Suillellus queletii shares with Suillellus luridus
A vinaceous stem base and strongly bluing flesh, but completely lacks reticulation on the stem.
Has characteristic pinkish tones in the cap and a very dense, differently patterned reticulation. When longitudinally cut, its flesh is bright yellow in the stem and stains blue only in the cap.
Suillellus hypocarycinus and Boletus subvelutipes
Can be somewhat similar, but lack reticulation on the stem.
Can be somewhat similar, but has a more robust stem and deeper red pores.
The Chinese species, originally described as a form of S. luridus but now placed in a different genus, has considerably larger spores, reported to reach 12–17 by 5.5–7 μm.
Suillellus luridus Taxonomy & Etymology
Suillellus luridus var. luridus was first described as Boletus luridus in 1774 by the German botanist-mycologist Jacob Christian Schaeffer, and was generally accepted by the original name that Schaeffer had given it until 2015, when other varieties of this species were formally described by Spanish mycologist J. B. Blanco-Dios; then the autonomous form took the name Suillellus luridus var. luridus (Schaeff.) Murrill after a 1909 publication by American mycologist William Alphonso Murrill (1869 - 1957).
The darker-capped (and rare in Britain) variety Suillellus luridus var. rubriceps (Maire) Blanco-Dios was first described in 1937 by the famous French mycologist René Charles Joseph Ernest Maire (1878 - 1949); it is synonymous with Tubiporus luridus var. rubriceps Maire.
Synonyms of Suillellus luridus var. luridus include Boletus luridus Schaeff., Boletus rubeolarius Bull., Leccinum luridum (Schaeff.) Gray, and Leccinum rubeolarium (Bull.) Gray.
The generic name Boletus comes from the Greek bolos, meaning 'lump of clay', while the new genus name Suillellus may perhaps imply a relationship with the genus 'Suillus' - Suillus means of pigs (swine) and is a reference to the greasy nature of the caps of fungi in that genus (but not of the genus Suillellus).
The specific epithet luridus means 'sallow' - an indefinite but unhealthy color.
Suillellus luridus Chemistry
Several carotenoids are responsible for the various colors of the cap, tubes, and stem, while variegatic and xerocomic acid cause the bluing reaction that occurs with tissue injury.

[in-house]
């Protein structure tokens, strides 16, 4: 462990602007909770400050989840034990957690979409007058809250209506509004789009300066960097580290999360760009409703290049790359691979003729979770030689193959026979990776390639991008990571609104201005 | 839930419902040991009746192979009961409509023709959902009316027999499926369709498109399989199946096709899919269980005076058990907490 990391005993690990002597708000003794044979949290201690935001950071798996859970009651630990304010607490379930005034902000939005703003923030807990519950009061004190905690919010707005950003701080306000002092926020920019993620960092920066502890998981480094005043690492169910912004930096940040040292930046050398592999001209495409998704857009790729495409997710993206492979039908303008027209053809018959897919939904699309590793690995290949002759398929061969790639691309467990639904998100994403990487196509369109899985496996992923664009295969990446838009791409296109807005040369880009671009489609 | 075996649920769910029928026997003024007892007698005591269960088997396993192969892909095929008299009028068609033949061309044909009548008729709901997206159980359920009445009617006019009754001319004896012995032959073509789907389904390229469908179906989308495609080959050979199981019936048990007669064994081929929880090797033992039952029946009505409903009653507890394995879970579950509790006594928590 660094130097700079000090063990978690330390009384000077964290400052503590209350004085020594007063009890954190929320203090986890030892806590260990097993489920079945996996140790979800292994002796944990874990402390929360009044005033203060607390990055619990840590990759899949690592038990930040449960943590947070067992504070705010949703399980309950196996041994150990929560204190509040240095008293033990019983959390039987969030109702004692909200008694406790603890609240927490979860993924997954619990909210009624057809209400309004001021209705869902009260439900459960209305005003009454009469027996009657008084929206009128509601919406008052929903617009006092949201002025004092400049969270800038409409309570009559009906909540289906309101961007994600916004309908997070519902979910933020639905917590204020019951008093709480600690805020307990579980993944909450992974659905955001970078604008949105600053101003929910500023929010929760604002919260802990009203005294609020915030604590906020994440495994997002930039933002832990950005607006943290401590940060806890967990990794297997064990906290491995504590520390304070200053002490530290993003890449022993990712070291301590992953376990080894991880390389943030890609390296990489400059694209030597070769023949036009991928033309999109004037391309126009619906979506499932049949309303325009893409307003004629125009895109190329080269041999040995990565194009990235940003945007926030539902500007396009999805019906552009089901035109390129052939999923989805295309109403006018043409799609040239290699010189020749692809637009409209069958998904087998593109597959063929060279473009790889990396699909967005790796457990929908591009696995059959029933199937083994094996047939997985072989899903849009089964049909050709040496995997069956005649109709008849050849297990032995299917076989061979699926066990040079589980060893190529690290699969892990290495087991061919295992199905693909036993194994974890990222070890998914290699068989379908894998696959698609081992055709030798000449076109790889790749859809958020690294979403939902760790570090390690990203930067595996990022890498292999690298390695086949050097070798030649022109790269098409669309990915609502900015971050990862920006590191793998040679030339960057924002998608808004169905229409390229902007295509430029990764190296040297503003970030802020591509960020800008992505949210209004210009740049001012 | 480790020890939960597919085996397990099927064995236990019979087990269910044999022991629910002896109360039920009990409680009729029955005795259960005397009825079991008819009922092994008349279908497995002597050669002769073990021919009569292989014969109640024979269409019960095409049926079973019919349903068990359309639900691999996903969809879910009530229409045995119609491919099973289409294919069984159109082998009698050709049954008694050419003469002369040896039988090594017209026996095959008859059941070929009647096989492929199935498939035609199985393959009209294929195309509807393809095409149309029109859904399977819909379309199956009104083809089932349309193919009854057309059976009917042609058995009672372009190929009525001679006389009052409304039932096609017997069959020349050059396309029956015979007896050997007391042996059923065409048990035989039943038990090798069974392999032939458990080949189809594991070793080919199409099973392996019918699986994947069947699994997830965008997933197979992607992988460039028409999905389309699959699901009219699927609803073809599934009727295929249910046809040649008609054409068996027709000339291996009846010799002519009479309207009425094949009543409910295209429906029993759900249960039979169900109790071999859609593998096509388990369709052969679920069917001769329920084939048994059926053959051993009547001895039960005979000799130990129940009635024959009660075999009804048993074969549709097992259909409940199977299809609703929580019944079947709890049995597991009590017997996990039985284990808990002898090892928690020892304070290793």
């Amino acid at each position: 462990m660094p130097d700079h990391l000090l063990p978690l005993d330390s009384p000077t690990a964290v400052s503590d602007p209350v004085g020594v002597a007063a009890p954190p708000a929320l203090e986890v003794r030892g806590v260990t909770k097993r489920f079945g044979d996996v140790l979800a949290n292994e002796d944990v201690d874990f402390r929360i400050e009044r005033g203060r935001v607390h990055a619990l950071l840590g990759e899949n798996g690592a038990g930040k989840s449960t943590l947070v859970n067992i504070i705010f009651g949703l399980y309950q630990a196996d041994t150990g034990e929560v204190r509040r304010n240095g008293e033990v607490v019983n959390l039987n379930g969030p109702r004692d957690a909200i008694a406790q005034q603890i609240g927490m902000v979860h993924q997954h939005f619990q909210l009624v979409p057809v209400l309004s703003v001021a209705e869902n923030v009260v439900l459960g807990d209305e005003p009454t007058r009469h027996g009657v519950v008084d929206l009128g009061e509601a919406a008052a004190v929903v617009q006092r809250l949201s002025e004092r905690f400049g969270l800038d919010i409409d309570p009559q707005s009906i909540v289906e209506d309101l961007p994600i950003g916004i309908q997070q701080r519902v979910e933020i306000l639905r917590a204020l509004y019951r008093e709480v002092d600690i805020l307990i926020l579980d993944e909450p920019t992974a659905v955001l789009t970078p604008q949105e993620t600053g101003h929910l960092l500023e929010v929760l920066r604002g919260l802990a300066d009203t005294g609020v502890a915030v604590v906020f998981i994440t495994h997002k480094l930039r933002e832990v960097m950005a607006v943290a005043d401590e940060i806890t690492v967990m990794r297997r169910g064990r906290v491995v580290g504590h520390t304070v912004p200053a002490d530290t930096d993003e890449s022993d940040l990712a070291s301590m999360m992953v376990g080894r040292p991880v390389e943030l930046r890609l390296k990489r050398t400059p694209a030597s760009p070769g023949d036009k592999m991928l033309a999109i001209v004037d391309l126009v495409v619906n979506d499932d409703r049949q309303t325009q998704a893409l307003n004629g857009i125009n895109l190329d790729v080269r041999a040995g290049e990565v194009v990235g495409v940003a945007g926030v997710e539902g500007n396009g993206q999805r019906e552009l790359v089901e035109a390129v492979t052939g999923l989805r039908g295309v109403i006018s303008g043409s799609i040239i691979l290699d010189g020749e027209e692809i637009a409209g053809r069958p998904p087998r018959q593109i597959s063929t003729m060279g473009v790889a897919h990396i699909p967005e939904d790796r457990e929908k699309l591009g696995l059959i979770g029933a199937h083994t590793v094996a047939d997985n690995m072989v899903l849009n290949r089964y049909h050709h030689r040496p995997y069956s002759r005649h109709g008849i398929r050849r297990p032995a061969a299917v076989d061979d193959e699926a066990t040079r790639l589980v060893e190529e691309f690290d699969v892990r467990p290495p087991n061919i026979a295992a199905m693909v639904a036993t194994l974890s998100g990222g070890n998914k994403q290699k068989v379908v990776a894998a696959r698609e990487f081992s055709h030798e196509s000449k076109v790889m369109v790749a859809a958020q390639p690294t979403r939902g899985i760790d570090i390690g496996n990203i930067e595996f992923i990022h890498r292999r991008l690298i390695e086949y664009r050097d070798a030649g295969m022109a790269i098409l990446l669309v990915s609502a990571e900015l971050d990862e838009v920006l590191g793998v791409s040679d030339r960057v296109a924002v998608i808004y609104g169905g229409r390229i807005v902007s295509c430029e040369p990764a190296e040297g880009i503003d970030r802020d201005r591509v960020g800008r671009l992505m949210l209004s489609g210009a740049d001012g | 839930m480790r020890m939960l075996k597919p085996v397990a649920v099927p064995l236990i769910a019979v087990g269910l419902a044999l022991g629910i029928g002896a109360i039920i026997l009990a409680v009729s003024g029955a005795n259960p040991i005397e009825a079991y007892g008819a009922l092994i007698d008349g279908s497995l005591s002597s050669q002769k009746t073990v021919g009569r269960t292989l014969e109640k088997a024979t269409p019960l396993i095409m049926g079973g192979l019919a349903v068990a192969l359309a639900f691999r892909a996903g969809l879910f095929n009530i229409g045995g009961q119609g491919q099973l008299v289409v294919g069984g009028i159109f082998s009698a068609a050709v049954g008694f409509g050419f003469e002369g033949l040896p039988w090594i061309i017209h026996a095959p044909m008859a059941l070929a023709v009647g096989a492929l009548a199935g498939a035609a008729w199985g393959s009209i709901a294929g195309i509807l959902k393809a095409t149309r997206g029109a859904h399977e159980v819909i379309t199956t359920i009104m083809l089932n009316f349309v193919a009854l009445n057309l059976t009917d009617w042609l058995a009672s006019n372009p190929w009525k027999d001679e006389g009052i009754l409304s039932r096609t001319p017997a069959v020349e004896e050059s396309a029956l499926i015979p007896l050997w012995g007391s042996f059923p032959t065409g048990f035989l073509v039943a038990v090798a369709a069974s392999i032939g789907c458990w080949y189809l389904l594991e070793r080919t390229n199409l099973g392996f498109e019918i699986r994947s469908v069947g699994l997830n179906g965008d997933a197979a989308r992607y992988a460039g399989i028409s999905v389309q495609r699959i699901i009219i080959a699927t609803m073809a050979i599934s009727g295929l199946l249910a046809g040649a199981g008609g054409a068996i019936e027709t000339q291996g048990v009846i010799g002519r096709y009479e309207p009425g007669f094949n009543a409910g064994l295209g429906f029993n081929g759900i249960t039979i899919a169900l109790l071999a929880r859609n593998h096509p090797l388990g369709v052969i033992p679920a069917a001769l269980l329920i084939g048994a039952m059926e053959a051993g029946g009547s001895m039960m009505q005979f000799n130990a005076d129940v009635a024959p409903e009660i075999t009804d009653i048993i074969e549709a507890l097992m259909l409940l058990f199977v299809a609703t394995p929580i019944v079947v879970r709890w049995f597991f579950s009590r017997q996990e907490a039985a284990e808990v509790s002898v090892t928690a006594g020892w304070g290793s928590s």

The composition of the volatile flavor compounds of Suillellus luridus consists largely of linoleic acid, with smaller proportions of 1-butanol, 3-methyl-1-butanol, pentadecanoic acid, palmitic acid, linoleic acid methyl ester, and heptadecanoic acid. Pyrazine compounds might be responsible for the characteristic odor of the dried mushroom. The predominant sterol present in the fruit bodies is ergosterol, with smaller amounts of closely related derivative compounds. The main fatty acids of the mushroom include linoleic acid (53.4% of total fatty acids), oleic acid (24.1%), and palmitic acid (10.2%). Arginine is the free amino acid found in the highest concentration (96.9 μM per gram of dry weight), followed by glutamine (9.7) and alanine (8.2).
The carotenoid content of the fruit bodies differs substantially between the cap, the tubes, and the stem. The upper part of the cap, which contains 3.1 micrograms of carotenoid per gram (µg/g) fresh weight, has predominantly mutatochrome (47% of total carotenoids), 4-keto-α-carotene (40.2%), and δ-carotene (6.4%). The major carotenoids in the tubes (totaling 4.3 µg/g) include neurosporaxanthin (31.1%), auroxanthin (17.2%), 4-keto-α-carotene (17.1%), and rhodopin (15.8%). The stem (1.2 µg/g) contains primarily auroxanthin (32.5%), followed by 4-keto-α-carotene (19.9%), β-zeacarotene (18.5%), and rhodopin (11.4%). The color change observed with tissue injury is caused by variegatic and xerocomic acids, both of which turn blue when oxidized enzymatically upon exposure to air.
Suillellus luridus profile